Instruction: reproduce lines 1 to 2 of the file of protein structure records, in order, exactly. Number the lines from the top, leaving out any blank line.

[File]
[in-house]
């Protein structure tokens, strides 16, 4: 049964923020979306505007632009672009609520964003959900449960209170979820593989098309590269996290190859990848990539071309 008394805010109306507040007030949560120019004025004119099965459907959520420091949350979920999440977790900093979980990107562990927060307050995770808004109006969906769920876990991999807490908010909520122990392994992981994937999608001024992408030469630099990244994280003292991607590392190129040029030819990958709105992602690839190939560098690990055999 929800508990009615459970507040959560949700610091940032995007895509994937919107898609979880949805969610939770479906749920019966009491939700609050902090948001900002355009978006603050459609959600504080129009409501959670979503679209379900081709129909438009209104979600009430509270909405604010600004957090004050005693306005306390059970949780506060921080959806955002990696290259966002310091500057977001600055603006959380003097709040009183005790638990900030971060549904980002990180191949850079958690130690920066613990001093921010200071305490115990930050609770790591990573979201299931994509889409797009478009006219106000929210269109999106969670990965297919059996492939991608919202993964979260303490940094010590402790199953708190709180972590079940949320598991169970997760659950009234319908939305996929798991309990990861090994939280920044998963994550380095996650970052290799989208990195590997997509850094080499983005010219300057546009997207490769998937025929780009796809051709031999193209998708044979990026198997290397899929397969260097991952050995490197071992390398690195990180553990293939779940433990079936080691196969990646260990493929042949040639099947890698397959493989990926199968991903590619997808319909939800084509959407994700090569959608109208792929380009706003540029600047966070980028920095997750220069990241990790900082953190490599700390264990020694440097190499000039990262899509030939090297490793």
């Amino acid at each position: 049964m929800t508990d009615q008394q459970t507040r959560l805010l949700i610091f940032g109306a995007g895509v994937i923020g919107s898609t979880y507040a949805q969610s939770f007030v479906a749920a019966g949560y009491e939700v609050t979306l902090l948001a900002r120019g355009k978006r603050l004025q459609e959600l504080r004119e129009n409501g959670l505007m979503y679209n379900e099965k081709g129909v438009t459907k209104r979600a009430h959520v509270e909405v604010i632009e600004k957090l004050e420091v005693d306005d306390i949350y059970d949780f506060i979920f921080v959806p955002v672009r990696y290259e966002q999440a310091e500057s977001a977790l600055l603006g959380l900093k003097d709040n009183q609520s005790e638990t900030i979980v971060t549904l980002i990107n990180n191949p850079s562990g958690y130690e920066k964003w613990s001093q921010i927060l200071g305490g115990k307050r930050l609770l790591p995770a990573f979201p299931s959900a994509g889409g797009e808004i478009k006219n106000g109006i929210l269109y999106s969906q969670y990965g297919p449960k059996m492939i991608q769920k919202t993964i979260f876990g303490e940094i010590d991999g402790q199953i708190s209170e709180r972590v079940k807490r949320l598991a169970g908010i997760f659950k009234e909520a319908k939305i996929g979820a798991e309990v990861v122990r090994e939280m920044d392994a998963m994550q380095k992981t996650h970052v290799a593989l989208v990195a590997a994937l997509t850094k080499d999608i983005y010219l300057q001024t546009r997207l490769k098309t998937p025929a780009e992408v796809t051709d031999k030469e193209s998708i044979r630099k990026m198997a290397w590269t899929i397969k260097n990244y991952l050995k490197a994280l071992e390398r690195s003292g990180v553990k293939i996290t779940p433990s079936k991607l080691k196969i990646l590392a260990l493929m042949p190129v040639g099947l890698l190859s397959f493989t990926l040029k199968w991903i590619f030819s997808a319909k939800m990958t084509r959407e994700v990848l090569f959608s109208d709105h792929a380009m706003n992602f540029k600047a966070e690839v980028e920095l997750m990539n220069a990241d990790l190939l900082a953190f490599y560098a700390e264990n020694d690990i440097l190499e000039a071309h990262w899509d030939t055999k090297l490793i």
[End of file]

[in-house]
């Protein structure tokens, strides 16, 4: 049964923020979306505007632009672009609520964003959900449960209170979820593989098309590269996290190859990848990539071309 008394805010109306507040007030949560120019004025004119099965459907959520420091949350979920999440977790900093979980990107562990927060307050995770808004109006969906769920876990991999807490908010909520122990392994992981994937999608001024992408030469630099990244994280003292991607590392190129040029030819990958709105992602690839190939560098690990055999 929800508990009615459970507040959560949700610091940032995007895509994937919107898609979880949805969610939770479906749920019966009491939700609050902090948001900002355009978006603050459609959600504080129009409501959670979503679209379900081709129909438009209104979600009430509270909405604010600004957090004050005693306005306390059970949780506060921080959806955002990696290259966002310091500057977001600055603006959380003097709040009183005790638990900030971060549904980002990180191949850079958690130690920066613990001093921010200071305490115990930050609770790591990573979201299931994509889409797009478009006219106000929210269109999106969670990965297919059996492939991608919202993964979260303490940094010590402790199953708190709180972590079940949320598991169970997760659950009234319908939305996929798991309990990861090994939280920044998963994550380095996650970052290799989208990195590997997509850094080499983005010219300057546009997207490769998937025929780009796809051709031999193209998708044979990026198997290397899929397969260097991952050995490197071992390398690195990180553990293939779940433990079936080691196969990646260990493929042949040639099947890698397959493989990926199968991903590619997808319909939800084509959407994700090569959608109208792929380009706003540029600047966070980028920095997750220069990241990790900082953190490599700390264990020694440097190499000039990262899509030939090297490793």